KARACHI: In about two years prepare for a garbage explosion in Karachi as its two landfills are nearly full up.
With an estimated population of over 20 million, Karachi city generates around 10,000 tonnes of municipal solid waste per day. This was shared on the third day of the South Asian Cities Conference 2014 held here on Sunday.
Sir Syed University of Engineering and Technology’s Dr Mansoor Imam said the Karachi Municipal Corporation is only responsible for dumping municipal waste and there is no way to dispose of hazardous waste.
According to Iman, landfills will be exhausted by 2016. “To tackle the issue KMC had established a 500 acre semi-aerobic landfill site in the northwest part of the city for the scientific disposal of waste,” he added.
While presenting an overview of the integrated solid waste management system in Karachi, Muhammad Khalid, a consultant with government departments, said of the 10,000 tonnes of generated solid waste only 5,000 tonnes make it to the two landfills at Gond Pass and Deh Jam Chakro. “The rest of it ends up being dumped in open plots, burnt on site or dumped in storm drains that lead to the Malir and Lyari rivers,” he added.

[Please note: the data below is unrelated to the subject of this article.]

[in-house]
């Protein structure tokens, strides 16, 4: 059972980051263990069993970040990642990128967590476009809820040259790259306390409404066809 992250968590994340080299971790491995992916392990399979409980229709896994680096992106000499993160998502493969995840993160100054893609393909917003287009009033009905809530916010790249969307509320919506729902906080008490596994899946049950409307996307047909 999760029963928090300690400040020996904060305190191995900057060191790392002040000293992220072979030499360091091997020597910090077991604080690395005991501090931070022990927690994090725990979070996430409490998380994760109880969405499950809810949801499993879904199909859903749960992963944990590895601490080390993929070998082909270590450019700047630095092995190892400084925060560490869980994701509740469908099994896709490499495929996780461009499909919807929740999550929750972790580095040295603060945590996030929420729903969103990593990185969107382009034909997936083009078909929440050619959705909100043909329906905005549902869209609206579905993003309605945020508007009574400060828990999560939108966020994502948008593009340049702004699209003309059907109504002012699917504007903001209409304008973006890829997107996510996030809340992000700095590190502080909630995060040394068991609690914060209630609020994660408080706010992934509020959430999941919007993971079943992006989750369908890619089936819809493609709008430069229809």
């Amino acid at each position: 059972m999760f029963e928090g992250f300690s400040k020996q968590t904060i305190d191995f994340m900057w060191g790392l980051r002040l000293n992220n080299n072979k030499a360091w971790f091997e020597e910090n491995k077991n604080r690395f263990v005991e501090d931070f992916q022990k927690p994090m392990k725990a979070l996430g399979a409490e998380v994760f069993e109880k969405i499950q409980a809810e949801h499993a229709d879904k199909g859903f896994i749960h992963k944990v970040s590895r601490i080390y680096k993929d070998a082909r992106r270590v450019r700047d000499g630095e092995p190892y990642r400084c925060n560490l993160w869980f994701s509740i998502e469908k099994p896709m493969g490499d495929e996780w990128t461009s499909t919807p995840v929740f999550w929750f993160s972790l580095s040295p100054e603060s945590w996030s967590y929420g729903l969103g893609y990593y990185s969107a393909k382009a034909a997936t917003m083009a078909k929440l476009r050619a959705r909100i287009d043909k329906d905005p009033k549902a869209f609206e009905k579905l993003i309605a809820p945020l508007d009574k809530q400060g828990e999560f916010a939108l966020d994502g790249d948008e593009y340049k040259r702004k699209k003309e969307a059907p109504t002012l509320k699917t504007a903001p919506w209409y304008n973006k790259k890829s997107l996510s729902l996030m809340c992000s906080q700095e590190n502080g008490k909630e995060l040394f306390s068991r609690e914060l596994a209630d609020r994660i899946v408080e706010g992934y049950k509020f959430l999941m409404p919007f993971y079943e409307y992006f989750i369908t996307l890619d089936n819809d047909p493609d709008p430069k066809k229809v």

Khalid identified solutions including an improved collection system, mechanical sweeping, sanitary landfills and converting the waste to energy.
Save the sea and sushi
Dr Nuzhat Khan of the National Institute of Oceanography stressed the need for proper management of waste for the protection of the country’s marine lands and wildlife. “Rapid urbanisation means more solid waste which gets dumped into water channels that lead to the sea. It damages the coastal line and is consumed by creatures inhabiting the waters,” said Dr Khan.
“Your waste can end up in your plate.”
The session also featured an introduction to the Karachi Organic Energy Limited (KOEL), a joint venture between Aman Foundation and the KESC, established to generate electricity for the city from manure.
KOEL CEO Muhammad Ali Saya, while presenting a study of Cattle Colony in Landhi, said a total of 3,500 tonnes of manure is generated daily in the 1,000 dairy farms located in the area. “We intend to gather the manure and degrade it to methane in order to burn it in gas engines to generate electricity,” said Saya.
The CEO added the project would generate around 18 megawatts of electricity, and could become the largest project of this nature in the region. “KOEL is a zero-waste project and is a step towards making Karachi a green city,” he concluded.
In response to a question, panellist Khalid Siddique felt that another way to maintain the flow of solid waste to the designated landfills was by segregating waste at home. “We could all divide our waste at home as organic and inorganic, this way when the waste it collected it can be transported to the proper site, a compost or a landfill,” he said.
Published in The Express Tribune, January 13th, 2014.